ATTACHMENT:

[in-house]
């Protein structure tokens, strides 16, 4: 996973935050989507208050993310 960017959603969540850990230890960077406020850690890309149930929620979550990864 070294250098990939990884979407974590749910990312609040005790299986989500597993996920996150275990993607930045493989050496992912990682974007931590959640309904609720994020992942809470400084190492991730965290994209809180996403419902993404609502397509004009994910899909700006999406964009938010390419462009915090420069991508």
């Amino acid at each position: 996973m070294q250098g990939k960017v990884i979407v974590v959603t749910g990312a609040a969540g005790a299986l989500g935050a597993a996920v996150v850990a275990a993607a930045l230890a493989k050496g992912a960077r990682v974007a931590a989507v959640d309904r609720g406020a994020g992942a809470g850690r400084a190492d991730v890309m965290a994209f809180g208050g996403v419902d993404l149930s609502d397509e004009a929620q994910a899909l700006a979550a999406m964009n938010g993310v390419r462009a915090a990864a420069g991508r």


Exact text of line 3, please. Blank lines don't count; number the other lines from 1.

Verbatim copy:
């Amino acid at each position: 996973m070294q250098g990939k960017v990884i979407v974590v959603t749910g990312a609040a969540g005790a299986l989500g935050a597993a996920v996150v850990a275990a993607a930045l230890a493989k050496g992912a960077r990682v974007a931590a989507v959640d309904r609720g406020a994020g992942a809470g850690r400084a190492d991730v890309m965290a994209f809180g208050g996403v419902d993404l149930s609502d397509e004009a929620q994910a899909l700006a979550a999406m964009n938010g993310v390419r462009a915090a990864a420069g991508r």